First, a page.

expected that the Opposition would win in Zulia, where they have had
the governorship for many years, but few thought it would achieve such
a massive victory as the one we saw yesterday; whereas the opposition
won twelve seats, the PSUV only managed to capture three.
Another big surprise was the result in Anzoátegui, where the PSUV
suffered a humiliating defeat of 1 to 5, in spite of the fact that the
party holds the governorship and has a long record of electoral
victories in the state.
In Miranda state it was a draw between the PSUV and the MUD, each
taking six seats. In Nueva Esparta the PSUV was defeated 3 to 1. A
general trend was that the most populated centres of the country were
lost to the opposition, a feature we also saw back in 2008 in the
election of mayors and governors.
The victories of the PSUV in many constituencies were by small
margins. The official figures haven’t been released yet, but unofficial
reports provided by PSUV organisers indicate that Robert Serra in
Constituency 2 of Caracas only won by a margin of around 3,000 votes.
Aristúbulo Istúriz, also running in Caracas, won by a similar margin in
a very close race against the oppositionist in his constituency.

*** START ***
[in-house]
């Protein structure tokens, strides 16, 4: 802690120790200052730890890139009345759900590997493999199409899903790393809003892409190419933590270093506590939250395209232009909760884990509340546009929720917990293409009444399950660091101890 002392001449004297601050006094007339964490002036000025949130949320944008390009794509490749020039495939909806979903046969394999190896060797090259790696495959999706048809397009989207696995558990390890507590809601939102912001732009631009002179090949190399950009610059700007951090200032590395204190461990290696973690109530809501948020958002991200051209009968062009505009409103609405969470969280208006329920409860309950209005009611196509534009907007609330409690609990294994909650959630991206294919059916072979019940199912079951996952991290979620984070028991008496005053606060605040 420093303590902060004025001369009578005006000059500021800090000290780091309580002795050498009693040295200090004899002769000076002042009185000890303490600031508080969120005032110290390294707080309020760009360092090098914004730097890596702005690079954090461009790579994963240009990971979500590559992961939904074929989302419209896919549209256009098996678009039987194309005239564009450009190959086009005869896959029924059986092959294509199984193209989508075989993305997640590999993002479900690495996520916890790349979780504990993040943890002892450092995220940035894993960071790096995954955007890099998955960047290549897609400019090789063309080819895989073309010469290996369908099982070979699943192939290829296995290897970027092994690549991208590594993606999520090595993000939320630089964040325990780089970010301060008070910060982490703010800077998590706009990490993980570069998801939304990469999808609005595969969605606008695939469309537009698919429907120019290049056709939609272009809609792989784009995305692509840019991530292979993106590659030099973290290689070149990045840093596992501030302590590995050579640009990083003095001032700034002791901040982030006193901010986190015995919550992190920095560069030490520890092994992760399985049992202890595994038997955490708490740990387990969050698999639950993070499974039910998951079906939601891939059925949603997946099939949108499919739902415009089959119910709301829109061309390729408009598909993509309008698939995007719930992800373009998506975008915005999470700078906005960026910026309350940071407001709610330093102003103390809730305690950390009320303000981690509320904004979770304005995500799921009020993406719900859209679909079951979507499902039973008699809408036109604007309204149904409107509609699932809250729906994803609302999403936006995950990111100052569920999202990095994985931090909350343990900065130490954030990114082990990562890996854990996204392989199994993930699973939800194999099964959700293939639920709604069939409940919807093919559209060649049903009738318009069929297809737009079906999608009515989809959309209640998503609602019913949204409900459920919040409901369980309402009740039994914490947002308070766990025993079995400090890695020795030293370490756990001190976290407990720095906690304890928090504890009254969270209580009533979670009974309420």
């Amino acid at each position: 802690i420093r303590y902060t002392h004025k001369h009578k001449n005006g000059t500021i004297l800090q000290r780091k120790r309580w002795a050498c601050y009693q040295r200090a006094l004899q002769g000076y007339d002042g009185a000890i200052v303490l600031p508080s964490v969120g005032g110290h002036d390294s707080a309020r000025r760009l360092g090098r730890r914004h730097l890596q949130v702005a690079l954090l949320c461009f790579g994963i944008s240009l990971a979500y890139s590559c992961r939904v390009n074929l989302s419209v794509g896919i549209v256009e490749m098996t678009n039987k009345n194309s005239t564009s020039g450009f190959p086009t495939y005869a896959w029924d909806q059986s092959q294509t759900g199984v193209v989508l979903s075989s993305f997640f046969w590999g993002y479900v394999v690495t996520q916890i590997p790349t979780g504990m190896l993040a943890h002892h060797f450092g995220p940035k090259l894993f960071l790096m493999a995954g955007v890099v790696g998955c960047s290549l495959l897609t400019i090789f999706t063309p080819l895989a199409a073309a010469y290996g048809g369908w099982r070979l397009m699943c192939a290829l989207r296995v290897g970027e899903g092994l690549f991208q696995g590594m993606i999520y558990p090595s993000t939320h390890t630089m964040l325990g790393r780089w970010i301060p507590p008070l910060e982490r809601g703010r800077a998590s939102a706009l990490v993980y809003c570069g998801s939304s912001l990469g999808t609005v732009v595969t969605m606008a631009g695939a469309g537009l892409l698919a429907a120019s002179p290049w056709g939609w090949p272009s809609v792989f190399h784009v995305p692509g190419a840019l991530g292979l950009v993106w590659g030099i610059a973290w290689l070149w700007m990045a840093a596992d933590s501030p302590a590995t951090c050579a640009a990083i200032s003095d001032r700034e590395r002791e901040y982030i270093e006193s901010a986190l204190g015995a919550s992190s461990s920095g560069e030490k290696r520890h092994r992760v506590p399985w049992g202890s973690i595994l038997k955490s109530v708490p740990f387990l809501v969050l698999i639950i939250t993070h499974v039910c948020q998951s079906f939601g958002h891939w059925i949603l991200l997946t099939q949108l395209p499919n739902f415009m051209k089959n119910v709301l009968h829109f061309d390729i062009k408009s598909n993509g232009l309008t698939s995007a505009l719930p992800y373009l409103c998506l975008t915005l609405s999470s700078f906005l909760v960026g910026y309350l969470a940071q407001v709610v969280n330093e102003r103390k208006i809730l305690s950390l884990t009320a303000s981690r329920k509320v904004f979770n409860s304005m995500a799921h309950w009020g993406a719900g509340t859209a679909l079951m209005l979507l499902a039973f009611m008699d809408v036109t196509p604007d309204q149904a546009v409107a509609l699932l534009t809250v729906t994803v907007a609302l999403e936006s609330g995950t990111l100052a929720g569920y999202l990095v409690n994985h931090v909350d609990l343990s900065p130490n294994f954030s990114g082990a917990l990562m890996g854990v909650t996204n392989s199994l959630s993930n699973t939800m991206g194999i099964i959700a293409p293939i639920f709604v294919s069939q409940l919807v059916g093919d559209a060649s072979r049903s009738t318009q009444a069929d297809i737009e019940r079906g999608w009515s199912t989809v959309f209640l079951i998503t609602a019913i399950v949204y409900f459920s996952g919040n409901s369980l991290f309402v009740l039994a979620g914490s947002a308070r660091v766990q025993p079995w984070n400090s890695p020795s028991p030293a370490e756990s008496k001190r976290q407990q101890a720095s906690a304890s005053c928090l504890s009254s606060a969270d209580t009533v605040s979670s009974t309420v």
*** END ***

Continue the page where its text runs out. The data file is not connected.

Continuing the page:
Why did the PSUV fail to win the 110 deputies?
situation after these elections is that the PSUV still holds on to a
simple majority, but it failed to win the 110 deputies which would have
given it a two-thirds majority. In the article we wrote on Sunday (The meaning of today’s elections in Venezuela)
we stressed that this was a key target from Chavez’s point of view,
because it would allow the government to continue legislating without
any interference from the Opposition, as it would provide him with the
majority required by the Constitution to pass organic laws.
As we emphasised, the Opposition would concentrate all their forces
on denying Chavez this two-thirds majority, because it would give them
the opportunity to block and hinder any new revolutionary initiatives.
Unfortunately they have achieved this, winning more than one third of
the seats in the new National Assembly.